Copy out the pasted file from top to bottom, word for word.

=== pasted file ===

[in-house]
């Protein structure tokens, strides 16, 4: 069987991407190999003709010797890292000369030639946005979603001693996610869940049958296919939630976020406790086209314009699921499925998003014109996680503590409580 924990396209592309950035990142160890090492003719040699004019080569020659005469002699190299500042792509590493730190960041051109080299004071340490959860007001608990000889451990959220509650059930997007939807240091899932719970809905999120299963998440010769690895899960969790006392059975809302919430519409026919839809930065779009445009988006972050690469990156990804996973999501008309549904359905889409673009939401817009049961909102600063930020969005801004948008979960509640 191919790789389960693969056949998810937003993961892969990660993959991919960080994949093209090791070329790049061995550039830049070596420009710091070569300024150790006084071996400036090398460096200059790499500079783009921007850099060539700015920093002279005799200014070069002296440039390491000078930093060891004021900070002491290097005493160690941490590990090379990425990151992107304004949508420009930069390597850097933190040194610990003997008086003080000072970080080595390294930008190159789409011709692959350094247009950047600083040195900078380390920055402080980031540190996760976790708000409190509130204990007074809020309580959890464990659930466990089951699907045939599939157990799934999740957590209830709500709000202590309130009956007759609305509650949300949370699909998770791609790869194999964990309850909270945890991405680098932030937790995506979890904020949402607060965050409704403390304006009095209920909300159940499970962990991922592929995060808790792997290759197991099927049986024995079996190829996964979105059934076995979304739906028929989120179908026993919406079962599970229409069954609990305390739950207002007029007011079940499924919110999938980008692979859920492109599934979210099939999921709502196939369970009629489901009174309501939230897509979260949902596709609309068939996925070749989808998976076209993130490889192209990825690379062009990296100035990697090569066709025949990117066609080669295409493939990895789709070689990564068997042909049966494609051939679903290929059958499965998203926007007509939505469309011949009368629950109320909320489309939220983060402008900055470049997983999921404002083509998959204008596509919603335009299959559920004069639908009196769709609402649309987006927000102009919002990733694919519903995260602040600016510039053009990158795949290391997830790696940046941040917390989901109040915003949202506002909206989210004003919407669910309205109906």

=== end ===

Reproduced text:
[in-house]
């Protein structure tokens, strides 16, 4: 069987991407190999003709010797890292000369030639946005979603001693996610869940049958296919939630976020406790086209314009699921499925998003014109996680503590409580 924990396209592309950035990142160890090492003719040699004019080569020659005469002699190299500042792509590493730190960041051109080299004071340490959860007001608990000889451990959220509650059930997007939807240091899932719970809905999120299963998440010769690895899960969790006392059975809302919430519409026919839809930065779009445009988006972050690469990156990804996973999501008309549904359905889409673009939401817009049961909102600063930020969005801004948008979960509640 191919790789389960693969056949998810937003993961892969990660993959991919960080994949093209090791070329790049061995550039830049070596420009710091070569300024150790006084071996400036090398460096200059790499500079783009921007850099060539700015920093002279005799200014070069002296440039390491000078930093060891004021900070002491290097005493160690941490590990090379990425990151992107304004949508420009930069390597850097933190040194610990003997008086003080000072970080080595390294930008190159789409011709692959350094247009950047600083040195900078380390920055402080980031540190996760976790708000409190509130204990007074809020309580959890464990659930466990089951699907045939599939157990799934999740957590209830709500709000202590309130009956007759609305509650949300949370699909998770791609790869194999964990309850909270945890991405680098932030937790995506979890904020949402607060965050409704403390304006009095209920909300159940499970962990991922592929995060808790792997290759197991099927049986024995079996190829996964979105059934076995979304739906028929989120179908026993919406079962599970229409069954609990305390739950207002007029007011079940499924919110999938980008692979859920492109599934979210099939999921709502196939369970009629489901009174309501939230897509979260949902596709609309068939996925070749989808998976076209993130490889192209990825690379062009990296100035990697090569066709025949990117066609080669295409493939990895789709070689990564068997042909049966494609051939679903290929059958499965998203926007007509939505469309011949009368629950109320909320489309939220983060402008900055470049997983999921404002083509998959204008596509919603335009299959559920004069639908009196769709609402649309987006927000102009919002990733694919519903995260602040600016510039053009990158795949290391997830790696940046941040917390989901109040915003949202506002909206989210004003919407669910309205109906």